The Federal Archive Building is a ten-story Romanesque Revival-style red brick building in Manhattan’s West Village. It was built in stages between 1892 and 1898, with the first two floors completed by 1894 and an additional eight floors added between 1896 and 1898. Once finished, the building loomed over the tenements and elevated railways of the industrial West Village and boasted almost an acre of open-plan floor space on each of its 10 floors.
The Federal Archive Building has had many lives over its 123-year-long history. The building’s original purpose was to house the operations and storage of the United States Customs Service. Back at the turn of the 20th century, tariffs on goods imported to the U.S. made up a much larger portion of the federal government’s tax revenue, and the U.S. Customs Service was in charge of administering those tariffs. While most of us know Customs officials today as the people who stamp your passport at the airport, in 1898 Customs officials were mostly found at major ports assessing the value of goods coming into the country by ship. Because the Port of New York was by far the nation’s largest port, the federal government decided to invest in a massive facility close to the industrial waterfront to make the tariff assessment process as efficient as possible.
During its more than 30 year lifespan as a Customs facility, the building was called the United States Appraisers’ Warehouse. However, during the Great Depression, the federal government decided to move its offices for the National Archives and Records Administration into the building, giving it the name Federal Archive Building. For the next 40 years, the building would primarily be used as the National Archives’ office space, although the building also housed a post office on its first floor.
Throughout the early 1970s, as New York City was hitting the bottom of its long decline, the National Archives was moving its offices out of the Federal Archive Building and into new facilities in suburban New Jersey. By 1976, the move-out was complete and the building sat vacant, with the federal government declaring it surplus property soon after. Although the building was from another era, it was unlikely to be torn down because it had been designated a New York City landmark in 1966 and a national landmark in 1973. With the wounds from the loss of the original Pennsylvania Station still fresh, and the success of SoHo’s upscale rebirth quite obvious, New York State’s Urban Development Corporation bought the building for $10 and began looking for a developer to convert it to residential use.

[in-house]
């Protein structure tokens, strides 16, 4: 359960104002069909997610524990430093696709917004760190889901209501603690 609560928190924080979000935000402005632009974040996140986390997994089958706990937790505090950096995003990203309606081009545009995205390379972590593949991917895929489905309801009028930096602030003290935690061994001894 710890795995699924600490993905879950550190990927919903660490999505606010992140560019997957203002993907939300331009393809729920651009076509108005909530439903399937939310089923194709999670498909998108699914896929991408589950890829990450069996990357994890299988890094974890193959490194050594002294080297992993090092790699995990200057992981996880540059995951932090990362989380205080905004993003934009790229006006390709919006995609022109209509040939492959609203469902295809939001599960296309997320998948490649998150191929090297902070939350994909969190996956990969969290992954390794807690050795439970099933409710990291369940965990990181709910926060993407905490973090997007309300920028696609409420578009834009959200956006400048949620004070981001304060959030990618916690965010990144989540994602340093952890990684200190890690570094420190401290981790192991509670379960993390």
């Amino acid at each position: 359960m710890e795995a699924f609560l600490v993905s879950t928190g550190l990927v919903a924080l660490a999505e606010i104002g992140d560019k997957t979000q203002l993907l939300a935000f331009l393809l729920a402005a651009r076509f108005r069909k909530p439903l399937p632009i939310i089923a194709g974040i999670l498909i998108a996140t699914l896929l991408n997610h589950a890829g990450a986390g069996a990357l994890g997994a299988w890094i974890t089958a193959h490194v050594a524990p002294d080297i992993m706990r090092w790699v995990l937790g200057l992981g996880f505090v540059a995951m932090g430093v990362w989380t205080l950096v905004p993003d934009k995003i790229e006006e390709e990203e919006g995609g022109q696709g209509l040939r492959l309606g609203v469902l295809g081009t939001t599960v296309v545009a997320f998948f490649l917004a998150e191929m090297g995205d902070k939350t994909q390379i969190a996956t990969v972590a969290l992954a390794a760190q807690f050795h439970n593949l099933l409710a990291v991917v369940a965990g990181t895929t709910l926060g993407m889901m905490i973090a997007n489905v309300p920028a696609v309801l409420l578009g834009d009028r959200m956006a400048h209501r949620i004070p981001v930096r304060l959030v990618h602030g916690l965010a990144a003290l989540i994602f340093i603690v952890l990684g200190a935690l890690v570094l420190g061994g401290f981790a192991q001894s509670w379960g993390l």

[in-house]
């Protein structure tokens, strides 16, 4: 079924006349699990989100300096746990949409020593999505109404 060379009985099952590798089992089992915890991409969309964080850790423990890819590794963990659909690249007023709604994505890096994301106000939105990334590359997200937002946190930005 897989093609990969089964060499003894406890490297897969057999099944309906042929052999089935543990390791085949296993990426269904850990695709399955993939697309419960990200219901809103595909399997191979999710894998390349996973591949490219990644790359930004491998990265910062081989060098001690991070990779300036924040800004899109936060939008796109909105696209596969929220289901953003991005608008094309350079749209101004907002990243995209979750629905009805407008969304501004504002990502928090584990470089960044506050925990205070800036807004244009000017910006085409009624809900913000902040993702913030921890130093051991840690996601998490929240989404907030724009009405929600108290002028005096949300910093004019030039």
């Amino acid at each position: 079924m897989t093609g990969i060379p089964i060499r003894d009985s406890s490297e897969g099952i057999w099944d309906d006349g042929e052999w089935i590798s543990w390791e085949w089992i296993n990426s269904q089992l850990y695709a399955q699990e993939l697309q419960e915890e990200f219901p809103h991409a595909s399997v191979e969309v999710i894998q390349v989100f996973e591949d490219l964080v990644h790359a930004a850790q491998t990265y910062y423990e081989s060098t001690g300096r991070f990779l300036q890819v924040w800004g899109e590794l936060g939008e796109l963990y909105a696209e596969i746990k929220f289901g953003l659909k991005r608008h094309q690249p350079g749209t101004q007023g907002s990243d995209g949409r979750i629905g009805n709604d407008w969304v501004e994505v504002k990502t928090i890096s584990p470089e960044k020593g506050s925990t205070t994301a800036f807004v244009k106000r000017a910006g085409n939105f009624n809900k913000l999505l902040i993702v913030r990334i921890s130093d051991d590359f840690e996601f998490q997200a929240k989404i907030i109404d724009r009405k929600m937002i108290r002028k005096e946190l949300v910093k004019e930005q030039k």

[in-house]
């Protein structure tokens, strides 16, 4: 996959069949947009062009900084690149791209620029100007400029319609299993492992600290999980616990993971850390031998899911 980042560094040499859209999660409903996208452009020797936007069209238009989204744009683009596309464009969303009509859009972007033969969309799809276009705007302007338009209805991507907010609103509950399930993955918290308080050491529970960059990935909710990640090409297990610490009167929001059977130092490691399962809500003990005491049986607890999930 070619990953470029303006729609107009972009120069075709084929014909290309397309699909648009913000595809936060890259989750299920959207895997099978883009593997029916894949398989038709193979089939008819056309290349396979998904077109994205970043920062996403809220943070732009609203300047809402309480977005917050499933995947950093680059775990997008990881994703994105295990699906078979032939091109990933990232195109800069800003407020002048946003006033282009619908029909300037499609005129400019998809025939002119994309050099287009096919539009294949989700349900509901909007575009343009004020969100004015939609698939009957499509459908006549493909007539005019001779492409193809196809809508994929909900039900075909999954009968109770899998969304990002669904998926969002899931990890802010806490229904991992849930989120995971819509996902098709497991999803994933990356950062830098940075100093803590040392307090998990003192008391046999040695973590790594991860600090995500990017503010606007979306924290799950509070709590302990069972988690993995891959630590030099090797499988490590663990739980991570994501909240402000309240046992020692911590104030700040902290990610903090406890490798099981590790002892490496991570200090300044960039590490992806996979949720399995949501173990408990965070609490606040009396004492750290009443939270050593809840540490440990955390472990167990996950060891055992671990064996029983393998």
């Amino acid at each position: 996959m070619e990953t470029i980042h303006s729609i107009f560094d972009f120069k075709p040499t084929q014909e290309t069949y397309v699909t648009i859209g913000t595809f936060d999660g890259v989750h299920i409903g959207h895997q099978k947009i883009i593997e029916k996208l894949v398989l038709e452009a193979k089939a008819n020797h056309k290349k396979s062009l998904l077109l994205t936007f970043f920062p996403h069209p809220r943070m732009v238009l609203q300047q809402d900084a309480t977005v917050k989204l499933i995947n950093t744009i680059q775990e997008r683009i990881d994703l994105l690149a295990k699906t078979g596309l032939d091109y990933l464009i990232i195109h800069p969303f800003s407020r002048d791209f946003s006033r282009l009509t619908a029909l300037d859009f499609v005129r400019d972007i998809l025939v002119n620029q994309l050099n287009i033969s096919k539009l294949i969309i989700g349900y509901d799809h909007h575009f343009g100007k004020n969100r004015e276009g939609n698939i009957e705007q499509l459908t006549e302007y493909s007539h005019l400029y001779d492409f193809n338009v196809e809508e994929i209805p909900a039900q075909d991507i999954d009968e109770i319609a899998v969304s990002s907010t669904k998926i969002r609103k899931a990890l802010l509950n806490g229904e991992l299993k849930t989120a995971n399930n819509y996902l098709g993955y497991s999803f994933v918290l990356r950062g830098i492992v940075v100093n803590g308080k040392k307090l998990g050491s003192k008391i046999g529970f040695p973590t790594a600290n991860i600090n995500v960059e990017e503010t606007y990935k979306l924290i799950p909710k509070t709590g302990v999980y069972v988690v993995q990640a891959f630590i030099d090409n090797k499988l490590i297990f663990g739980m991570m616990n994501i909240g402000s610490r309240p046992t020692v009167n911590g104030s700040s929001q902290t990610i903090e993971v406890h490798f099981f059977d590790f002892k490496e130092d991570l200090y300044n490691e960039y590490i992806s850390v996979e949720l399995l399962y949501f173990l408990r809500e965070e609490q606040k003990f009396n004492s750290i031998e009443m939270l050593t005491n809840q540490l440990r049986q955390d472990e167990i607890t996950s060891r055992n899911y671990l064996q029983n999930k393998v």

The Federal Archive Building’s redevelopment was a complicated process, but in 1982 an agreement was reached between the UDC and two developers, Teitelbaum Group and Rockrose. Construction work was completed in 1988 at a cost of $112 million, and the building was renamed the Archive. When the building reopened in 1988, it contained 479 loft-style rental apartments with up to 20-foot ceilings. Rents for studios in the Archive started at $1,400 a month and increased to $3,400 a month for a penthouse. Today, rents for an Archive studio apartment start at $5,500 a month and increase to $10,500 a month for a two-bedroom penthouse. While the story of the Federal Archive Building today may seem like just another example of a luxury loft conversion, it was one of the first old industrial buildings to undergo such a transformation, occurring at a time when New York City was still very much uncertain about how, or even whether or not, to honor its industrial heritage.
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